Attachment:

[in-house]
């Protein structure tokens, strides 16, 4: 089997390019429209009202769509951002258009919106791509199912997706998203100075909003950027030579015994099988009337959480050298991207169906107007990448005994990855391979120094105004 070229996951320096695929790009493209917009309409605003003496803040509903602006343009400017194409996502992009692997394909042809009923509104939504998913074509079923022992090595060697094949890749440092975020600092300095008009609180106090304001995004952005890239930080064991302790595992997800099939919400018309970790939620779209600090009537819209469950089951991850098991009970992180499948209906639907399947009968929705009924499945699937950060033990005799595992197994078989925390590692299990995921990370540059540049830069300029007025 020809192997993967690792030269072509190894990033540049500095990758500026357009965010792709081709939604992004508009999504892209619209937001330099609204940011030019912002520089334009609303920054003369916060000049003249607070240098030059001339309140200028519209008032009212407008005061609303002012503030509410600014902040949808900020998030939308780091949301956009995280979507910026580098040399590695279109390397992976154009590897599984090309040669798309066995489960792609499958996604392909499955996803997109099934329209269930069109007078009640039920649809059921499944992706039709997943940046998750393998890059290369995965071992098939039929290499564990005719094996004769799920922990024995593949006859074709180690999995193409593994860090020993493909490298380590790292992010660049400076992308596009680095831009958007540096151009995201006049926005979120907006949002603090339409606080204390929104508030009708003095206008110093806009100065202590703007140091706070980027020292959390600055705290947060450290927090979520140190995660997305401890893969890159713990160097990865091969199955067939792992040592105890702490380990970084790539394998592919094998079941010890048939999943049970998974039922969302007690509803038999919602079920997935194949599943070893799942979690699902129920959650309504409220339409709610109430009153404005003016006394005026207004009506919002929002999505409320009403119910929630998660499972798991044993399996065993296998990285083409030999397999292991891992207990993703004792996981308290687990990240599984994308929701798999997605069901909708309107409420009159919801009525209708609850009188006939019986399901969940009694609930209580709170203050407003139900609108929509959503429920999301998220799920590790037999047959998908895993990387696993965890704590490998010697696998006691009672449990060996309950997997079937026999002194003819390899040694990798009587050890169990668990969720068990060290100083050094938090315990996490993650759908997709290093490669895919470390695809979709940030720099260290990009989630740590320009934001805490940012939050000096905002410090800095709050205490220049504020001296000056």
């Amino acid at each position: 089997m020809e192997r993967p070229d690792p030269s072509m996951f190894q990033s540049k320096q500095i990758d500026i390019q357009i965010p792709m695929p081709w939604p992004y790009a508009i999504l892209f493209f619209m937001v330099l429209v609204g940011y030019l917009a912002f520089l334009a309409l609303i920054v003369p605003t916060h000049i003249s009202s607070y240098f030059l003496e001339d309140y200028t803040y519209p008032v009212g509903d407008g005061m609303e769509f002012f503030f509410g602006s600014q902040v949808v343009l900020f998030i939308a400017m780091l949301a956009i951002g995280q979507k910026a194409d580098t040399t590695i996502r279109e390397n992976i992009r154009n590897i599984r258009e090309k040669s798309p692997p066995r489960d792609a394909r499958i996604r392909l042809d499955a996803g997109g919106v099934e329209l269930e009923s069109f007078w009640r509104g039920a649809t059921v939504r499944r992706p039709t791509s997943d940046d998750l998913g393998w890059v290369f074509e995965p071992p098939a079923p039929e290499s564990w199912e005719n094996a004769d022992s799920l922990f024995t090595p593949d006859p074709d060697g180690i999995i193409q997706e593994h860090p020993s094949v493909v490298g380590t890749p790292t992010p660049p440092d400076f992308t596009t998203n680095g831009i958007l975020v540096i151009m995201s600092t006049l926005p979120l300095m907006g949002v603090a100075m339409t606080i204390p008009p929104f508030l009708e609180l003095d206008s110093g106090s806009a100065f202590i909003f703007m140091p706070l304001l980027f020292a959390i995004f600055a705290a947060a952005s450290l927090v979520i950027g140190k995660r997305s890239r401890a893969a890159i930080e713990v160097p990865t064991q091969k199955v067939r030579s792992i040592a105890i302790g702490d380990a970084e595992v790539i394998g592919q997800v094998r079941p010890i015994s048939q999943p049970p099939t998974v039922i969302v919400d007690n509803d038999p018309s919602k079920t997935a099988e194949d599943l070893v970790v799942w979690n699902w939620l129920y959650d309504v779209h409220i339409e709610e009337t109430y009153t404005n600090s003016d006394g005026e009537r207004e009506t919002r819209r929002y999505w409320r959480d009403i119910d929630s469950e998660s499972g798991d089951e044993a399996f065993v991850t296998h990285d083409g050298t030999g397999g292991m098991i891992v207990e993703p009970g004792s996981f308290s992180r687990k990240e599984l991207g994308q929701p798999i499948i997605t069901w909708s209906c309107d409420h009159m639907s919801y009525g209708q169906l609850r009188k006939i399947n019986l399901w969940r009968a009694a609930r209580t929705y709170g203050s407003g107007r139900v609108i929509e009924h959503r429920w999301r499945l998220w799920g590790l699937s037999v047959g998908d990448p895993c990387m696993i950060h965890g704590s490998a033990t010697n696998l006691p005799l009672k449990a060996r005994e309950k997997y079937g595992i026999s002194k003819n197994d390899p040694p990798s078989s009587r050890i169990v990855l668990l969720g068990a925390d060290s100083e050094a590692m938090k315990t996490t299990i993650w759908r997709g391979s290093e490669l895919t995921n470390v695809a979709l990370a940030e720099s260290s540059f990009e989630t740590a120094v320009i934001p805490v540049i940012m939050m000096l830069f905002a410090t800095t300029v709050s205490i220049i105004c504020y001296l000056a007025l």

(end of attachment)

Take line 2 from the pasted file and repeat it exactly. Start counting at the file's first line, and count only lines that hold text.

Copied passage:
């Protein structure tokens, strides 16, 4: 089997390019429209009202769509951002258009919106791509199912997706998203100075909003950027030579015994099988009337959480050298991207169906107007990448005994990855391979120094105004 070229996951320096695929790009493209917009309409605003003496803040509903602006343009400017194409996502992009692997394909042809009923509104939504998913074509079923022992090595060697094949890749440092975020600092300095008009609180106090304001995004952005890239930080064991302790595992997800099939919400018309970790939620779209600090009537819209469950089951991850098991009970992180499948209906639907399947009968929705009924499945699937950060033990005799595992197994078989925390590692299990995921990370540059540049830069300029007025 020809192997993967690792030269072509190894990033540049500095990758500026357009965010792709081709939604992004508009999504892209619209937001330099609204940011030019912002520089334009609303920054003369916060000049003249607070240098030059001339309140200028519209008032009212407008005061609303002012503030509410600014902040949808900020998030939308780091949301956009995280979507910026580098040399590695279109390397992976154009590897599984090309040669798309066995489960792609499958996604392909499955996803997109099934329209269930069109007078009640039920649809059921499944992706039709997943940046998750393998890059290369995965071992098939039929290499564990005719094996004769799920922990024995593949006859074709180690999995193409593994860090020993493909490298380590790292992010660049400076992308596009680095831009958007540096151009995201006049926005979120907006949002603090339409606080204390929104508030009708003095206008110093806009100065202590703007140091706070980027020292959390600055705290947060450290927090979520140190995660997305401890893969890159713990160097990865091969199955067939792992040592105890702490380990970084790539394998592919094998079941010890048939999943049970998974039922969302007690509803038999919602079920997935194949599943070893799942979690699902129920959650309504409220339409709610109430009153404005003016006394005026207004009506919002929002999505409320009403119910929630998660499972798991044993399996065993296998990285083409030999397999292991891992207990993703004792996981308290687990990240599984994308929701798999997605069901909708309107409420009159919801009525209708609850009188006939019986399901969940009694609930209580709170203050407003139900609108929509959503429920999301998220799920590790037999047959998908895993990387696993965890704590490998010697696998006691009672449990060996309950997997079937026999002194003819390899040694990798009587050890169990668990969720068990060290100083050094938090315990996490993650759908997709290093490669895919470390695809979709940030720099260290990009989630740590320009934001805490940012939050000096905002410090800095709050205490220049504020001296000056």